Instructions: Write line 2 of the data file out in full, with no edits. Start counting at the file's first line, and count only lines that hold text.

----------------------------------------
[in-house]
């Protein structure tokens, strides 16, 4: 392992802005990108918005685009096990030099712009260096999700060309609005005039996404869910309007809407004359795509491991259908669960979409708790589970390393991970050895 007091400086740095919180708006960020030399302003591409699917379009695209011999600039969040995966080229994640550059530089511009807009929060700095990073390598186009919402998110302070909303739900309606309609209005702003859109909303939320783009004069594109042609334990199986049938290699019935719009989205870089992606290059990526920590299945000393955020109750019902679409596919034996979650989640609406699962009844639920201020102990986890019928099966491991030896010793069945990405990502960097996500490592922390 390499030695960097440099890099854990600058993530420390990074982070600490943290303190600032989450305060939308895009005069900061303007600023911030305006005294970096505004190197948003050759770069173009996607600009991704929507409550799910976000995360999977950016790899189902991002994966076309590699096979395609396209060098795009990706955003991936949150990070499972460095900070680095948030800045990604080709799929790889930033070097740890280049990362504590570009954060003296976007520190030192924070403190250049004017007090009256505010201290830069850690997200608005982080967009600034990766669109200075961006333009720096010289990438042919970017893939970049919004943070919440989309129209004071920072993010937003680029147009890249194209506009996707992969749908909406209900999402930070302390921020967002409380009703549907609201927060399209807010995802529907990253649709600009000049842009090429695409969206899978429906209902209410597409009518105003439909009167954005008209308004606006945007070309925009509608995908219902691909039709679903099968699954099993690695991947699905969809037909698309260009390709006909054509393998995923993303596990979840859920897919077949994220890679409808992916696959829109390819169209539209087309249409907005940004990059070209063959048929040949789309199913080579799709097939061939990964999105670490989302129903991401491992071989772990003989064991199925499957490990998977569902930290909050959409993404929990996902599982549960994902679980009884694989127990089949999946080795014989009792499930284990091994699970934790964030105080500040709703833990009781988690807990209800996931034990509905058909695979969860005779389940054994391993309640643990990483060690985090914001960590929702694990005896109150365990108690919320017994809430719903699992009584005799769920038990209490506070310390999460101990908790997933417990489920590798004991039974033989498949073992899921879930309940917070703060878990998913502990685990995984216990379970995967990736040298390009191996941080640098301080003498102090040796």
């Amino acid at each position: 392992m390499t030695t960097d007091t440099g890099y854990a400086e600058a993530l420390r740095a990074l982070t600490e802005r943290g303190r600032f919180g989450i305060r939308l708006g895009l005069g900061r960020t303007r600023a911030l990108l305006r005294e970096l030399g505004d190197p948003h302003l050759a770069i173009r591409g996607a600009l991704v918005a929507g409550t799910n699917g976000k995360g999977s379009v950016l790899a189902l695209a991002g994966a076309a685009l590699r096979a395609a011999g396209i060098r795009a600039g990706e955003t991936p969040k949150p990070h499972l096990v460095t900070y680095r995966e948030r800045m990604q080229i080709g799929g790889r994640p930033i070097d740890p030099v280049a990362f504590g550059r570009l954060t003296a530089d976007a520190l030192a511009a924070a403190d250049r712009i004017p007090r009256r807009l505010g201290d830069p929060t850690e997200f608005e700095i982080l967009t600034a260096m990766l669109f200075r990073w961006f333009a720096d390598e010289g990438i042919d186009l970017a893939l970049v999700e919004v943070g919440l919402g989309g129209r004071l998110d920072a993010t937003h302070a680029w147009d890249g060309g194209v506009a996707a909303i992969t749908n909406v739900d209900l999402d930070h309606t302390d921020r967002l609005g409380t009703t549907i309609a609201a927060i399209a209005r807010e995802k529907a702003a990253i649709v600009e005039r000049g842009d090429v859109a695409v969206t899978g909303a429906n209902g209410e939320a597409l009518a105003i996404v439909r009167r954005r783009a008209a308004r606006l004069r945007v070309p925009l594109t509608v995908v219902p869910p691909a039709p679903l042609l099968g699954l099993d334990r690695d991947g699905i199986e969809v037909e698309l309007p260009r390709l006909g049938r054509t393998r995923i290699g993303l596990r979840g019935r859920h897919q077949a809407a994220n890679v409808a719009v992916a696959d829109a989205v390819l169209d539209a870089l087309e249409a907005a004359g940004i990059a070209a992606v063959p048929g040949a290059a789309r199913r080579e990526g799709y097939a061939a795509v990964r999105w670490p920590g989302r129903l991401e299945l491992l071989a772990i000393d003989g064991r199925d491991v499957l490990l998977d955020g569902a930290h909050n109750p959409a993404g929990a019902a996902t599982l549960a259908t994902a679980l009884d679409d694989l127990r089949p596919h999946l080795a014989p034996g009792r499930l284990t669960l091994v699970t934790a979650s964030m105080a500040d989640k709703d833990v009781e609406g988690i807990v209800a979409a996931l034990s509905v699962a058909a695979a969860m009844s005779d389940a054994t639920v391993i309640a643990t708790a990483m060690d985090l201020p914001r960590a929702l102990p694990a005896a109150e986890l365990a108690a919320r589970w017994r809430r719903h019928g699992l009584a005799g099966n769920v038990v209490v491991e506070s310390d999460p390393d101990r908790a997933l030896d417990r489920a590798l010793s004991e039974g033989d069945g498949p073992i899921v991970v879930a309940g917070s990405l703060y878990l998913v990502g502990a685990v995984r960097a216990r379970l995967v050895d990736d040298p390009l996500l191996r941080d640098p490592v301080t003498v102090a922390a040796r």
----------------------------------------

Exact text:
């Protein structure tokens, strides 16, 4: 392992802005990108918005685009096990030099712009260096999700060309609005005039996404869910309007809407004359795509491991259908669960979409708790589970390393991970050895 007091400086740095919180708006960020030399302003591409699917379009695209011999600039969040995966080229994640550059530089511009807009929060700095990073390598186009919402998110302070909303739900309606309609209005702003859109909303939320783009004069594109042609334990199986049938290699019935719009989205870089992606290059990526920590299945000393955020109750019902679409596919034996979650989640609406699962009844639920201020102990986890019928099966491991030896010793069945990405990502960097996500490592922390 390499030695960097440099890099854990600058993530420390990074982070600490943290303190600032989450305060939308895009005069900061303007600023911030305006005294970096505004190197948003050759770069173009996607600009991704929507409550799910976000995360999977950016790899189902991002994966076309590699096979395609396209060098795009990706955003991936949150990070499972460095900070680095948030800045990604080709799929790889930033070097740890280049990362504590570009954060003296976007520190030192924070403190250049004017007090009256505010201290830069850690997200608005982080967009600034990766669109200075961006333009720096010289990438042919970017893939970049919004943070919440989309129209004071920072993010937003680029147009890249194209506009996707992969749908909406209900999402930070302390921020967002409380009703549907609201927060399209807010995802529907990253649709600009000049842009090429695409969206899978429906209902209410597409009518105003439909009167954005008209308004606006945007070309925009509608995908219902691909039709679903099968699954099993690695991947699905969809037909698309260009390709006909054509393998995923993303596990979840859920897919077949994220890679409808992916696959829109390819169209539209087309249409907005940004990059070209063959048929040949789309199913080579799709097939061939990964999105670490989302129903991401491992071989772990003989064991199925499957490990998977569902930290909050959409993404929990996902599982549960994902679980009884694989127990089949999946080795014989009792499930284990091994699970934790964030105080500040709703833990009781988690807990209800996931034990509905058909695979969860005779389940054994391993309640643990990483060690985090914001960590929702694990005896109150365990108690919320017994809430719903699992009584005799769920038990209490506070310390999460101990908790997933417990489920590798004991039974033989498949073992899921879930309940917070703060878990998913502990685990995984216990379970995967990736040298390009191996941080640098301080003498102090040796």